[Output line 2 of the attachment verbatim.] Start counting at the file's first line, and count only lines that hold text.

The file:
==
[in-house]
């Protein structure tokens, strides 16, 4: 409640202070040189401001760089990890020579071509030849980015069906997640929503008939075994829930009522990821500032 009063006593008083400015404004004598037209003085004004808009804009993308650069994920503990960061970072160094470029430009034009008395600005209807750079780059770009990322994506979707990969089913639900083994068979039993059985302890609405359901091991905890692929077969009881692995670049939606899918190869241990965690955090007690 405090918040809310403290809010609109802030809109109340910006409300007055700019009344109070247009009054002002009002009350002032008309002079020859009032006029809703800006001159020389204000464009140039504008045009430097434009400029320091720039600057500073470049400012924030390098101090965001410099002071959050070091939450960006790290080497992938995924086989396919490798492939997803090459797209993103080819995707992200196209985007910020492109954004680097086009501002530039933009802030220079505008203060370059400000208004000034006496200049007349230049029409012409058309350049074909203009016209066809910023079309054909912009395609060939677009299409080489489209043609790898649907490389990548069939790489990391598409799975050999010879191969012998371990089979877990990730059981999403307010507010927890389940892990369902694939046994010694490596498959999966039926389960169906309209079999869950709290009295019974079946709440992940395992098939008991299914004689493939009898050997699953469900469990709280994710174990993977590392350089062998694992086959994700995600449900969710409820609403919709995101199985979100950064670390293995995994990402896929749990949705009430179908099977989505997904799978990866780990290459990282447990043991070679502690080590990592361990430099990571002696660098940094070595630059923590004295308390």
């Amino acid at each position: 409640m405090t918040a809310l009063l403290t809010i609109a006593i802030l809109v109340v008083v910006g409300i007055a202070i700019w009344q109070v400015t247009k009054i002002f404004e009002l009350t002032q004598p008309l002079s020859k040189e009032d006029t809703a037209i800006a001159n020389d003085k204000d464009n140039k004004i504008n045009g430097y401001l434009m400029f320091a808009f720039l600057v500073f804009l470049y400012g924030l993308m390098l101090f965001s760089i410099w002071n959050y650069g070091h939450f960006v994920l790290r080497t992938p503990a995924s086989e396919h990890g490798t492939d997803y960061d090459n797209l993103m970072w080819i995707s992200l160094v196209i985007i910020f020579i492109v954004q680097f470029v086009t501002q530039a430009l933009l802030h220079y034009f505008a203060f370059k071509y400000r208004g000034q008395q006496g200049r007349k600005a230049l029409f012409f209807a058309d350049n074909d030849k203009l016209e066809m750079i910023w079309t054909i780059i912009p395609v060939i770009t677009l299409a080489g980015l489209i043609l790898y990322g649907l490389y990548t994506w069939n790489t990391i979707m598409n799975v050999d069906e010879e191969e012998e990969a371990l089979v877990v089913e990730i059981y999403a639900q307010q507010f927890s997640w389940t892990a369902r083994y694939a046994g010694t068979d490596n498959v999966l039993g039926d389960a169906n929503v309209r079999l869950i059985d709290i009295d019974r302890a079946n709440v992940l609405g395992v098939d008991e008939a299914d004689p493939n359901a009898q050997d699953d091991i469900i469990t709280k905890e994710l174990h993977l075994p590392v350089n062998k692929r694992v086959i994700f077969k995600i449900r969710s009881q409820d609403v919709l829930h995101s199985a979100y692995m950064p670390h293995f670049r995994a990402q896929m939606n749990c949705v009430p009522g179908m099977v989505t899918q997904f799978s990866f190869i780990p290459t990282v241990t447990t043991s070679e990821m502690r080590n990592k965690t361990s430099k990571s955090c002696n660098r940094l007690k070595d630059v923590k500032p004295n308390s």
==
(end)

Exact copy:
């Protein structure tokens, strides 16, 4: 409640202070040189401001760089990890020579071509030849980015069906997640929503008939075994829930009522990821500032 009063006593008083400015404004004598037209003085004004808009804009993308650069994920503990960061970072160094470029430009034009008395600005209807750079780059770009990322994506979707990969089913639900083994068979039993059985302890609405359901091991905890692929077969009881692995670049939606899918190869241990965690955090007690 405090918040809310403290809010609109802030809109109340910006409300007055700019009344109070247009009054002002009002009350002032008309002079020859009032006029809703800006001159020389204000464009140039504008045009430097434009400029320091720039600057500073470049400012924030390098101090965001410099002071959050070091939450960006790290080497992938995924086989396919490798492939997803090459797209993103080819995707992200196209985007910020492109954004680097086009501002530039933009802030220079505008203060370059400000208004000034006496200049007349230049029409012409058309350049074909203009016209066809910023079309054909912009395609060939677009299409080489489209043609790898649907490389990548069939790489990391598409799975050999010879191969012998371990089979877990990730059981999403307010507010927890389940892990369902694939046994010694490596498959999966039926389960169906309209079999869950709290009295019974079946709440992940395992098939008991299914004689493939009898050997699953469900469990709280994710174990993977590392350089062998694992086959994700995600449900969710409820609403919709995101199985979100950064670390293995995994990402896929749990949705009430179908099977989505997904799978990866780990290459990282447990043991070679502690080590990592361990430099990571002696660098940094070595630059923590004295308390």